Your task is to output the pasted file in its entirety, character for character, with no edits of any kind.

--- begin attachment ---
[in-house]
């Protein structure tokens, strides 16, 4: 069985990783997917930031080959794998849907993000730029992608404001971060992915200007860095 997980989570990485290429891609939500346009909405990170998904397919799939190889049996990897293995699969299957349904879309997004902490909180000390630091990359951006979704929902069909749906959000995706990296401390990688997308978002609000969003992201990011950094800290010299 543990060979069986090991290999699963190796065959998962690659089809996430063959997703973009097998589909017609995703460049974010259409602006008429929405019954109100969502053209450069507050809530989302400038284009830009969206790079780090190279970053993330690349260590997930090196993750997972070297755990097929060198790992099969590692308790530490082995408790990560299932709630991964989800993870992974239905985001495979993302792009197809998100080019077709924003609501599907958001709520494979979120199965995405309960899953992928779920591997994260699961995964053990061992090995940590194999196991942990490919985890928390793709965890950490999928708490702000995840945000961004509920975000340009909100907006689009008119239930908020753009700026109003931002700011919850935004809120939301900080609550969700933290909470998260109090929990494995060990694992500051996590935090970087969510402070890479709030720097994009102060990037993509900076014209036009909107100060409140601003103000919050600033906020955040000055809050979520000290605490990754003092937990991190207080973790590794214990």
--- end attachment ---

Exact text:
[in-house]
């Protein structure tokens, strides 16, 4: 069985990783997917930031080959794998849907993000730029992608404001971060992915200007860095 997980989570990485290429891609939500346009909405990170998904397919799939190889049996990897293995699969299957349904879309997004902490909180000390630091990359951006979704929902069909749906959000995706990296401390990688997308978002609000969003992201990011950094800290010299 543990060979069986090991290999699963190796065959998962690659089809996430063959997703973009097998589909017609995703460049974010259409602006008429929405019954109100969502053209450069507050809530989302400038284009830009969206790079780090190279970053993330690349260590997930090196993750997972070297755990097929060198790992099969590692308790530490082995408790990560299932709630991964989800993870992974239905985001495979993302792009197809998100080019077709924003609501599907958001709520494979979120199965995405309960899953992928779920591997994260699961995964053990061992090995940590194999196991942990490919985890928390793709965890950490999928708490702000995840945000961004509920975000340009909100907006689009008119239930908020753009700026109003931002700011919850935004809120939301900080609550969700933290909470998260109090929990494995060990694992500051996590935090970087969510402070890479709030720097994009102060990037993509900076014209036009909107100060409140601003103000919050600033906020955040000055809050979520000290605490990754003092937990991190207080973790590794214990």